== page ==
Cultured E13.5 wildtype spinal motor neurons were transduced using vectors expressing (1) GFP alone, (2) GFP-SOD1WT (GFP at the amino-terminus of wildtype SOD1), and (3) GFP-SOD1G93A (GFP at the amino-terminus of mutant SOD1). (A–C) GFP alone: (A) DAPI stain, (B) GFP, (C) merged. (D–F) GFP-SOD1WT: (D) DAPI stain, (E) GFP, (F) merged. (G–I) GFP-SOD1G93A: (G) DAPI stain, (H) GFP, (I) merged. Scale bar: 50 µm. Non-neuronal cells which form part of the spinal cord cultures are also visible in these images. All cells show nuclear DAPI staining and the cytoplasm of non-neuronal cells which have been transduced by lentivirus is visible as irregularly-edged GFP fluorescence.
The dynamics of these chimaeric proteins were also observed using live-cell confocal video microscopy, which necessitates using GFP tagged proteins only. All neurons showed uniform cytoplasmic distribution without evidence of accumulation in discrete foci or of individually transported quanta. To assess movement of GFP, GFP-SOD1WT and GFP-SOD1G93A further, sections of axon from wildtype motor neurons were studied using Fluorescence Recovery After Photobleaching (FRAP) and the FRAP recovery curves recorded. Kinetic Image analysis software was used to fit a halftime of recovery to the FRAP curves and to calculate mobile fractions. Bleached areas of axon showed no evidence of quantal transport and fluorescence recovered following diffusion kinetics (Figure 7, and example of GFP- SOD1G93A shown in Movie S1).
(A) motor neuron expressing GFP alone prior to photobleaching. (B) motor neuron expression GFP-SOD1WT. Before photobleaching (0s) and after photobleaching (times shown in lower right corner). (C) Motor neuron expressing GFP-SOD1G93A. Before photobleaching (0s) and after photobleaching (times shown in lower right corner). (D) Quantification of FRAP from (C). The regions of interest (ROIs) are shown as coloured boxes in images a–f. The intensity of fluorescence from these individual ROIs over time is shown (D). The colour of the individual boxes (ROIs) on images a–f corresponds to the colour of the line plotted on graph (D) for that ROI. Note how the exponential recovery seen on the curves of the graph corresponds to the movement of GFP back into the bleached axon over time. The time course of the experiment is shown in the bottom right corner of images a–f as well as on the X-axis of the graph (D). The time points at which each image a-f was taken are shown along the upper margin.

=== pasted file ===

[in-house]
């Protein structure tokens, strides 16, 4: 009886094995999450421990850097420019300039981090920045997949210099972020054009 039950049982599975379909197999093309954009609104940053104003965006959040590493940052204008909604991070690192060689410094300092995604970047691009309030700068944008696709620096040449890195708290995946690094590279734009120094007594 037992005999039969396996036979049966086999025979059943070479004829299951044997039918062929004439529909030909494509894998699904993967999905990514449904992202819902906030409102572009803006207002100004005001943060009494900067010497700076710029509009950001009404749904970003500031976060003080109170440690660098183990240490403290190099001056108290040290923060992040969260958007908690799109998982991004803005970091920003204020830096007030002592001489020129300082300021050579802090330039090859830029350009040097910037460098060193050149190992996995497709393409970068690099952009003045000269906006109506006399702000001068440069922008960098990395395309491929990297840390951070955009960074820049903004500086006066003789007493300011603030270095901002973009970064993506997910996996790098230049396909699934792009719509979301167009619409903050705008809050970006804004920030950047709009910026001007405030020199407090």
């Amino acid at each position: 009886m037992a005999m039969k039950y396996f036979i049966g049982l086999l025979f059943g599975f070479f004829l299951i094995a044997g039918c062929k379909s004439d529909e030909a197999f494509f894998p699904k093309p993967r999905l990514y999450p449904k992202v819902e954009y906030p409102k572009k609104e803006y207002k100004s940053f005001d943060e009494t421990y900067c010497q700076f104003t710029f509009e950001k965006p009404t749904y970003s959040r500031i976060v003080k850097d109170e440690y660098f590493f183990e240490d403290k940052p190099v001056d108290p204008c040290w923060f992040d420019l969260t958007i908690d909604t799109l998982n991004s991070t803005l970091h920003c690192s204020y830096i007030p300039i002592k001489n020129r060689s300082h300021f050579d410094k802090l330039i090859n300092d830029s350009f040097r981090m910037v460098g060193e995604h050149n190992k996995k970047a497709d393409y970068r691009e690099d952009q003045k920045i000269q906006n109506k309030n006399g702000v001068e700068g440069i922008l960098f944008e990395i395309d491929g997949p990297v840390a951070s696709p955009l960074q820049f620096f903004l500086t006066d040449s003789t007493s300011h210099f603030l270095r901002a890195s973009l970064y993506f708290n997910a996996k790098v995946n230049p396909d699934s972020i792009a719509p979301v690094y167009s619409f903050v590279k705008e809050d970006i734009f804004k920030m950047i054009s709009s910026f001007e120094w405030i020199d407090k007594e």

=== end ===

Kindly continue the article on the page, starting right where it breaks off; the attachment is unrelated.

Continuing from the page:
Table 2 shows the mobile fractions and the halftimes (T1/2) of the neurons studied in this experiment. No statistically significant difference was found between movement rates of GFP, GFP-SOD1WT and GFP-SOD1G93A or of the mobile and immobile fractions present within the bleached areas.
Here, we report on the biophysical and biochemical effects of tagging human SOD1 protein with GFP, by comparing untagged and tagged wildtype and mutant SOD1. We found the aromatic CD spectrum was significantly different when compared between untagged and GFP-tagged SOD1 proteins and likely dominated by the contribution of GFP. Although GFP-SOD1G93A exists as a stable dimer as shown by AUC, metallated GFP-SOD1G93A differed in its specific enzymatic activity by only having 35% activity compared to untagged SOD1WT and SOD1G93A. Furthermore, metallated GFP-SOD1G93A also had an altered apparent thermal stability compared to the untagged metallated SOD1WT. In addition, for undetermined reasons, we found loss of Cu/Zn ions from GFP-SOD1G93A unexpectedly caused an increase in stability which was reflected as an increment in the apparent Tm which, when compared to untagged SOD1WT is likely due to additional stability contributed by the GFP-moiety. We note that the changes we detect in vitro on thermal stability may not reflect what happens within a cell.
Unexpectedly, we also found that GFP-SOD1G93A was unable to form fibrils in conditions where untagged forms are efficient at fibril formation , . This is a potentially important difference for current studies of mutant SOD1 pathogenesis. Nevertheless, most SOD1 fusion proteins were stable when expressed in PC12 cells, although a subset were cleaved; we note that under experimental conditions to detect GFP, free GFP or truncated GFP-SOD1 fusion proteins may be detected, rather than intact SOD1-GFP fusion proteins.
The indistinguishable cytoplasmic distribution of GFP alone, GFP-SOD1WT and GFP-SOD1G93A in PC12 cells and cultured embryonic motor neurons and the indistinguishable FRAP characteristics may be a true reflection of the solubility and natural distribution of SOD1WT and SOD1G93A. However, we note that we do not have high resolution confocal microscopy images of the intracellular protein distribution from these constructs. Durham et al  reports that untagged mutant SOD1 forms accumulations within the cytoplasm whereas untagged wildtype SOD1 does not when expressed in cultured motor neurons; Takeuchi and co-authors, and Matsomoto and co-authors report similar results in other cell systems , . Clearly the intracellular aggregation of tagged and untagged SOD1 in motor neurons remains to be examined.